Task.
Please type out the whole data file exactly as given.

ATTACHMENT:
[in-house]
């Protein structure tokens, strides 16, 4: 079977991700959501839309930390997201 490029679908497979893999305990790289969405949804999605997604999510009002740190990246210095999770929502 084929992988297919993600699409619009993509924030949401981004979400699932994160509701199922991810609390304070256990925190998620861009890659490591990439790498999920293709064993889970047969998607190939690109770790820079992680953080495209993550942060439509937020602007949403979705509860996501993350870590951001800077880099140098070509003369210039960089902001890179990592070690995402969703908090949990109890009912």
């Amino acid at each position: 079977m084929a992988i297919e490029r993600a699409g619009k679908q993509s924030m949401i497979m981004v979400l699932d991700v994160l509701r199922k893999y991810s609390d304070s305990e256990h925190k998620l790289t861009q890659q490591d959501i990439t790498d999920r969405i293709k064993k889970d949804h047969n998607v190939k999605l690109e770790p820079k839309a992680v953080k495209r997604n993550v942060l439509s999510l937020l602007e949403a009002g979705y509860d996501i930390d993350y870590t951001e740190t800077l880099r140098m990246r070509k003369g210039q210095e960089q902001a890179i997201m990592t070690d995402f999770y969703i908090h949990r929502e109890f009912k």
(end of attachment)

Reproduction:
[in-house]
């Protein structure tokens, strides 16, 4: 079977991700959501839309930390997201 490029679908497979893999305990790289969405949804999605997604999510009002740190990246210095999770929502 084929992988297919993600699409619009993509924030949401981004979400699932994160509701199922991810609390304070256990925190998620861009890659490591990439790498999920293709064993889970047969998607190939690109770790820079992680953080495209993550942060439509937020602007949403979705509860996501993350870590951001800077880099140098070509003369210039960089902001890179990592070690995402969703908090949990109890009912």
């Amino acid at each position: 079977m084929a992988i297919e490029r993600a699409g619009k679908q993509s924030m949401i497979m981004v979400l699932d991700v994160l509701r199922k893999y991810s609390d304070s305990e256990h925190k998620l790289t861009q890659q490591d959501i990439t790498d999920r969405i293709k064993k889970d949804h047969n998607v190939k999605l690109e770790p820079k839309a992680v953080k495209r997604n993550v942060l439509s999510l937020l602007e949403a009002g979705y509860d996501i930390d993350y870590t951001e740190t800077l880099r140098m990246r070509k003369g210039q210095e960089q902001a890179i997201m990592t070690d995402f999770y969703i908090h949990r929502e109890f009912k």